| | STEWARDSHIP is hardly a term some willassociate with the media in its coverage of sex abuses allegedlycommitted by members of the clergy.
During the third quarterly en banc meeting of the CebuCitizens-Press Council (CCPC) last September, Cebu Archdiocesanspokesperson Msgr. Achilles Dakay criticized the practice of localmedia to make public the name and photograph of priests accused ofabuses but whose guilt has still to be established by the courts orchurch authorities.
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As a community forum reviewing concerns raised about the media, theCCPC appointed during the same meeting its members, Mia Embalzado ofSt. Theresa’s College and Fr. Aloysius Cartagenas of the San CarlosSeminary, to consult members of the community, including the church andthe media, to draw up standards guiding coverage of priests andreligious officials.
The resulting guidelines, presented by the committee and commentedupon by media members and religious leaders, was adopted by the CCPCduring its fourth quarterly en banc meeting last Dec. 5, (storypublished last Dec. 6 in Sun.Star Cebu).
With these guidelines, the CCPC encourages journalists andreligious leaders to dialogue and interface to become better stewardsof truth and justice.
Of the three conditions proposed by the CCPC as preconditions forthe media identification of an erring religious official, it is thesecond on the press’ determination of probable cause that stirs debate.
During the Dec. 5 CCPC meeting, Cebu Daily News’ Connie Fernandezand GMA’s Bobby Nalzaro explained that the press investigatescomplaints of abuse when the victims don’t have the resources to file acase in court or the religious organization chooses not to comment onthe issue.
Citing the Nov. 13-14 case involving 19 Abellana National Schoolstudents allegedly harassed by a priest, Nalzaro asserted that thechurch’s “code of silence” trammels on the victims’ rights, as well asthose of the rest of the clergy on whom the public will impute guilt byassociation or due to the non-identification of the erring member.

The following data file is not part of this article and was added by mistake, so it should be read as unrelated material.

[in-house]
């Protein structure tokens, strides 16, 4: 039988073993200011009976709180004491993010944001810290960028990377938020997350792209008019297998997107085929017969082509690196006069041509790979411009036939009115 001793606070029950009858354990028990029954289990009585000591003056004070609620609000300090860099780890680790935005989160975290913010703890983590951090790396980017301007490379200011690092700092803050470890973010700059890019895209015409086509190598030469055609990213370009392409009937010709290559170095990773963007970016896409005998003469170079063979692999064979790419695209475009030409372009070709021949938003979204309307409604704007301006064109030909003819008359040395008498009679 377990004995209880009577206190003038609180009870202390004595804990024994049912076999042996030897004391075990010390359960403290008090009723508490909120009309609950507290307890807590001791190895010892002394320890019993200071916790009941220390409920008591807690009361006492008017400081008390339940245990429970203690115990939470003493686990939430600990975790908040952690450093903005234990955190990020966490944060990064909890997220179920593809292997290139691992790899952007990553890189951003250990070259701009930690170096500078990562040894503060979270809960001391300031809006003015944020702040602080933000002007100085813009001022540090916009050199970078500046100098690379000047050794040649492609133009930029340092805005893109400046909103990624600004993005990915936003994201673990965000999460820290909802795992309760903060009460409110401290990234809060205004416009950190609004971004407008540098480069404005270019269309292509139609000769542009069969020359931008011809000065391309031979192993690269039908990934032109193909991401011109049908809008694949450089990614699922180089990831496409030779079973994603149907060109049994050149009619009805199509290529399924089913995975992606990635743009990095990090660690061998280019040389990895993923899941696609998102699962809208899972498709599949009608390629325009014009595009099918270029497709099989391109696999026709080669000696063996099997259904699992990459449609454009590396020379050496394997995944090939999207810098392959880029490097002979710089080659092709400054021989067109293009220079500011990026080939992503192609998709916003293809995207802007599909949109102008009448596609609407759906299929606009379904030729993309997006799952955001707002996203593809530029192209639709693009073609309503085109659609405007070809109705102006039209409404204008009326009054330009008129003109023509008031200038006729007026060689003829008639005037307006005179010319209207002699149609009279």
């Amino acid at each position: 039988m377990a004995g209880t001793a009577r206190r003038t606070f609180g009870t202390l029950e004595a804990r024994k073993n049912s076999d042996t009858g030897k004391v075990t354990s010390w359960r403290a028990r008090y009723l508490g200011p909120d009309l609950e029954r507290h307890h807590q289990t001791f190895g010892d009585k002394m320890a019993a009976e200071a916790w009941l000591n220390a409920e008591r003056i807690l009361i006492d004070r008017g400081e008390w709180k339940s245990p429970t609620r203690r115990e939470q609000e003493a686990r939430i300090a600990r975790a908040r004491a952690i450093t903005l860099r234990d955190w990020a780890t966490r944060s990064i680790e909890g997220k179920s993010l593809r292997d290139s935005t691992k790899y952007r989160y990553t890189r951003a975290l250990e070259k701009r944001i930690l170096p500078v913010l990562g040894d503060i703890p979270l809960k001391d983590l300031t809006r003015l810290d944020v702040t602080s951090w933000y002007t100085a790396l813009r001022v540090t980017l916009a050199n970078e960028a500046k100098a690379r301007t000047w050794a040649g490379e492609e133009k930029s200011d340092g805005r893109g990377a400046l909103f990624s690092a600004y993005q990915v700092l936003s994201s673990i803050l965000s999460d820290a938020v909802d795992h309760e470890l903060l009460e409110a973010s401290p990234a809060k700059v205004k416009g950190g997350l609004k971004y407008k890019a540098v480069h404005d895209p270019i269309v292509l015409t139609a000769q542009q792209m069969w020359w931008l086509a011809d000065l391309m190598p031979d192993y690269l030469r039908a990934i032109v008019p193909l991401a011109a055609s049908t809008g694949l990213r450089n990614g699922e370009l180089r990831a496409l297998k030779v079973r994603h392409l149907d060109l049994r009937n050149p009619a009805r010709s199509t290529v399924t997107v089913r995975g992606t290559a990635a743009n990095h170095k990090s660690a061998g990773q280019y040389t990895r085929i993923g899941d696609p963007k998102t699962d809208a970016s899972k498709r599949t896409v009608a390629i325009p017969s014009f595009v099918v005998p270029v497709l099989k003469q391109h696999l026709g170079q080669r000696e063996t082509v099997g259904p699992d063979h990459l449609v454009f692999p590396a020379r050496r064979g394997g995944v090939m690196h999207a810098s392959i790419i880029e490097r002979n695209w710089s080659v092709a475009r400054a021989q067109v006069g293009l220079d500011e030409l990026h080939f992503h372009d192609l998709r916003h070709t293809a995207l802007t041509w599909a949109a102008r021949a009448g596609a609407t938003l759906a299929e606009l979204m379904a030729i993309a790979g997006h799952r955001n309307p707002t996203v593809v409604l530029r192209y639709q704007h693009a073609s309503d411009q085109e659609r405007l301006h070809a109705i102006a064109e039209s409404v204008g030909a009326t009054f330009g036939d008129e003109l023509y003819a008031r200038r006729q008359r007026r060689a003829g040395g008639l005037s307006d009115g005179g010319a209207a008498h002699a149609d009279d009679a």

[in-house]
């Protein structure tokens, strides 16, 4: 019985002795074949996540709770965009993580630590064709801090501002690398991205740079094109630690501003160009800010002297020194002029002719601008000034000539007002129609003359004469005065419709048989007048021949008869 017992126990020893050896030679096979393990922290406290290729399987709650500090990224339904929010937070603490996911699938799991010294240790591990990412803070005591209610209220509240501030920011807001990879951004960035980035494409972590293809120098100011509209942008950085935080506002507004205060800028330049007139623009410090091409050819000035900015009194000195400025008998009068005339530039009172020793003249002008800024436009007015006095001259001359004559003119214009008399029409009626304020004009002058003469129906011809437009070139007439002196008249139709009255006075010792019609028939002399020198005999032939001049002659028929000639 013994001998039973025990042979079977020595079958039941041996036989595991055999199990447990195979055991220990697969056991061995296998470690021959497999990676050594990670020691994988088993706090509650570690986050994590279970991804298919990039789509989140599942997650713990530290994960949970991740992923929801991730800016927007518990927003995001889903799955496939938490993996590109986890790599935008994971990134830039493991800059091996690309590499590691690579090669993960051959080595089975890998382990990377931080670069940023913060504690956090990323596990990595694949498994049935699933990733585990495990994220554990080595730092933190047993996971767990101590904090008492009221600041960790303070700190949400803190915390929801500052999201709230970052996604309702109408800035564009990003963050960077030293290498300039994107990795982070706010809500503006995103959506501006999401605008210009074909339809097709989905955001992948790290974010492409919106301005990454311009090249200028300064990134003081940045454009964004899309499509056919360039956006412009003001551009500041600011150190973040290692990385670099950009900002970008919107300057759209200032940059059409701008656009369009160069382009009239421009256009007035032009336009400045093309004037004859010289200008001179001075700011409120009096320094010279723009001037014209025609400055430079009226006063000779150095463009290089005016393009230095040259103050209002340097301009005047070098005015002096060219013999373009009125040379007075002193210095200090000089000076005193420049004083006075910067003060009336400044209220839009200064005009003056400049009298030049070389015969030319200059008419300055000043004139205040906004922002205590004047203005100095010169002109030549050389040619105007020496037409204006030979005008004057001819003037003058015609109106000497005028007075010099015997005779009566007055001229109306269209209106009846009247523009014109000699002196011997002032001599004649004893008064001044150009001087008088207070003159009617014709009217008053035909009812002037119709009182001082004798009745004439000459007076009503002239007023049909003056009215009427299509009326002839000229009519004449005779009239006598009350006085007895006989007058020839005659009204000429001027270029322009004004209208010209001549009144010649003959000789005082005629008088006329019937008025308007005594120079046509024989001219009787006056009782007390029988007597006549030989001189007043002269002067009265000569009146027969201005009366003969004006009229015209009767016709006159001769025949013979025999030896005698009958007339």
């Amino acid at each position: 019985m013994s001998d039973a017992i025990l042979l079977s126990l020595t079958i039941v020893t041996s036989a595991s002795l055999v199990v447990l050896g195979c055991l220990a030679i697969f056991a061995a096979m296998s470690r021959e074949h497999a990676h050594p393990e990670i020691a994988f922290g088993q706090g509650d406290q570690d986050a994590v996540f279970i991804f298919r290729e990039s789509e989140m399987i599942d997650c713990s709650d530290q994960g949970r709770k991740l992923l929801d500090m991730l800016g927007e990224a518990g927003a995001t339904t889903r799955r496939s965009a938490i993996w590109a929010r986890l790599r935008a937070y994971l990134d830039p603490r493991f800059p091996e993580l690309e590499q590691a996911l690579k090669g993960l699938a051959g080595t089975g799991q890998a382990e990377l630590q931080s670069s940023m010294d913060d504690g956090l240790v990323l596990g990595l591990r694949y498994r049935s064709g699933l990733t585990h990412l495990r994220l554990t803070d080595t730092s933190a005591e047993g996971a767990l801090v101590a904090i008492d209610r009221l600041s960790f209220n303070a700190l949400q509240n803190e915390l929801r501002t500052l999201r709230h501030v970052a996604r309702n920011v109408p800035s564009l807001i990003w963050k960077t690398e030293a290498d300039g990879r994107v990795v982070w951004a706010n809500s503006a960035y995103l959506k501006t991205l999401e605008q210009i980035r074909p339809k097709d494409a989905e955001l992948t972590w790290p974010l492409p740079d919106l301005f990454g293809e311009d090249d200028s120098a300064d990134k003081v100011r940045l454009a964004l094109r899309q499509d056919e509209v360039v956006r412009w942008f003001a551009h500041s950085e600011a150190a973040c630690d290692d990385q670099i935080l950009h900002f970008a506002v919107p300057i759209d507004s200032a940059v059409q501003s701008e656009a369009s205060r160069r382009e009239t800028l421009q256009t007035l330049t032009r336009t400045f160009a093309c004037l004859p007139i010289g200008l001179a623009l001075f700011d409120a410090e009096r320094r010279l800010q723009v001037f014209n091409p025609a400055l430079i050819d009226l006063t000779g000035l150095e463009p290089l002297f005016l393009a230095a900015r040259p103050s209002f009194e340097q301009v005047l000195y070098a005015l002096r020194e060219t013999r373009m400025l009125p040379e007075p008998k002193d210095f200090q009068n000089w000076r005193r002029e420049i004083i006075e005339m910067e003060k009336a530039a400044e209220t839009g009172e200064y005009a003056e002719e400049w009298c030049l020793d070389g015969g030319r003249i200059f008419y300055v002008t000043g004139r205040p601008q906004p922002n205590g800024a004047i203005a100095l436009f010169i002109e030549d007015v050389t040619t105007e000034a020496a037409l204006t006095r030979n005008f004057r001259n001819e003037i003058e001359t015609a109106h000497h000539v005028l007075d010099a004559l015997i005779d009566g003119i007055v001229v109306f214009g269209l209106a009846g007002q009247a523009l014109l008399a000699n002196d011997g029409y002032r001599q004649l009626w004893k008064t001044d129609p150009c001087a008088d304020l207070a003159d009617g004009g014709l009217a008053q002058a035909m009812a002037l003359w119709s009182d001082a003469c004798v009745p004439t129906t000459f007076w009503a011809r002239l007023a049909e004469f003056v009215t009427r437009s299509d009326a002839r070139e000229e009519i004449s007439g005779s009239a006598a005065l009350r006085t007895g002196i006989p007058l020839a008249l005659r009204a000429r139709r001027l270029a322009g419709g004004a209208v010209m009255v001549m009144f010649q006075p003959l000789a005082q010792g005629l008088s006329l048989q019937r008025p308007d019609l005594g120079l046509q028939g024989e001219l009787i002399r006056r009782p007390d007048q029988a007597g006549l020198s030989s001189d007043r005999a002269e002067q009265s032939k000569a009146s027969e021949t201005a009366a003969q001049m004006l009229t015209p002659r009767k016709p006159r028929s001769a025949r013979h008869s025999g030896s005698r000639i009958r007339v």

The stance of these veteran journalists defends two guidingprinciples of media in covering religious officials like other publicfigures. To “seek truth and report it as fully as possible” enshrinesmedia’s responsibility to “give voice to the voiceless” and “hold thepowerful accountable.” (www.poynter.org)
But as Bob Steele, senior editor of The Poynter Institute,observes: “Good ethical decisions require individual responsibilityenriched by collaborative efforts.”
The stewardship role of a free press in an open society is notcompromised but even enhanced when journalists take precautions tominimize harm. Publishing unverified claims harms the good name of apriest who, because of his spiritual and communal responsibilities, iseven more vulnerable to public opinion. This was observed by Fr. FidelOrendain of Don Bosco.
Dr. Pureza Oñate, CCPC president, noted that, contrary tomisconceptions of inaction and cover-up, the church implements aprocess of probing, counseling and assisting erring priests. Sheexplained that the church’s timetable is different though from newsroomdeadlines.
Recognizing the differences in structures and processes, bothOrendain and Fr. Marnell Mejia of the Lungsoranon and Christ the KingParish suggest a continuing dialogue for media and religiousinstitutions.
This is in keeping with the CCPC’s guidelines recommendingreligious literacy for media workers and even mass communicationstudents, as well as for a corresponding communication literacy thatwill have religious institutions set in place “clear procedures ingiving information to media.”
Certainly, the importance of truth-telling for social justice cannot be compromised.
But as the CCPC and community stakeholders have shown last Dec. 5,there are many alternative but ethical paths to arrive at the truth.
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